The Garden of Earthly Delights
is a triptych
painted by the early Netherlandish
master Hieronymus Bosch
(c. 1450–1516), housed in the Museo del Prado
since 1939. Dating from 1503 and 1504, when Bosch was about 50 years old, it is his best-known and most ambitious work. Bosch's masterpiece
reveals the artist at the height of his powers. The triptych comprises three sections, a square inner panel with rectangular panels on either side which close as shutters. The panels are painted in oil
, the exterior panels of the shutters being in grisaille
. The outer wings, when folded shut, show the earth during the Creation
. The three scenes of the inner triptych are probably intended to be read chronologically from left to right. The left panel depicts God presenting to Adam
the newly created Eve
. The central panel is a broad panorama of sexually engaged nude figures, fantastical animals, oversized and gorged fruit, and hybrid stone formations. The right panel is a hellscape and portrays the torments of damnation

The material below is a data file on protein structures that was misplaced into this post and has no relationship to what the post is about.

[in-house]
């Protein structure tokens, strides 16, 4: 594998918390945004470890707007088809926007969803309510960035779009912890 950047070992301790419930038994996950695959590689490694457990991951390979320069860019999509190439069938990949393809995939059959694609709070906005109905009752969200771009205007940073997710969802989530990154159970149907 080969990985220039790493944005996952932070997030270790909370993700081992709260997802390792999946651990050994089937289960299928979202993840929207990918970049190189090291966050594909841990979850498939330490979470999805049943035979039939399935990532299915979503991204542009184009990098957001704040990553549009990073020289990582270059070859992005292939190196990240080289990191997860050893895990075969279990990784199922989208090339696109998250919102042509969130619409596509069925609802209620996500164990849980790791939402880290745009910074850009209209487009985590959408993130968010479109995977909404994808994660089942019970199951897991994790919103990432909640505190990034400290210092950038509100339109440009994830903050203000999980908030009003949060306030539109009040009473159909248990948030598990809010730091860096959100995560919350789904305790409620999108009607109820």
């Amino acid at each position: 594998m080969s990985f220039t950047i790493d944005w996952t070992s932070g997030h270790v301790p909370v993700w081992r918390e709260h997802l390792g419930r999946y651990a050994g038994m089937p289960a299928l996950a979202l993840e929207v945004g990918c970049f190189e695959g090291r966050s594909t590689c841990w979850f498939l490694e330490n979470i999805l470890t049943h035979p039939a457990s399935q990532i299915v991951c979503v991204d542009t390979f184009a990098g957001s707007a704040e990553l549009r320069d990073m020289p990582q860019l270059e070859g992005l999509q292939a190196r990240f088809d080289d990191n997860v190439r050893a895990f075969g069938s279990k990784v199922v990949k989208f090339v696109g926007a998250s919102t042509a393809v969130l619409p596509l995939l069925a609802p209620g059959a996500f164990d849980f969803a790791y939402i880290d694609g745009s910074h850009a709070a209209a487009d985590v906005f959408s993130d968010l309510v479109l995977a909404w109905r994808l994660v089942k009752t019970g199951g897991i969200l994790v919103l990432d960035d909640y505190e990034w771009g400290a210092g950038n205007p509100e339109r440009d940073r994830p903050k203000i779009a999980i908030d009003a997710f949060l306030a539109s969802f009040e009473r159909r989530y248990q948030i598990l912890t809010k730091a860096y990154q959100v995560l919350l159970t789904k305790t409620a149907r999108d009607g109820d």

. Art historians
and critics frequently interpret the painting as a didactic warning on the perils of life's temptations. American writer Peter S. Beagle
describes it as an "erotic derangement that turns us all into voyeurs, a place filled with the intoxicating air of perfect liberty".
A portrait of Giovanna Tornabuoni, the daughter in law of Giovanni Tornabuoni. She was a member of the Albizzi family, who were rivals of the Medici and Alberti families, and were at the centre of Florentine oligarchy starting from 1382 in the reaction that followed the Ciompi revolt. However, after Cosimo de' Medici returned from exile in 1434 (arranged by Rinaldo degli Albizzi) and regained power, he in turn exiled all but one of the Albizzis from Florence. This painting was done around 1490, long after the Albizzis' fall from grace.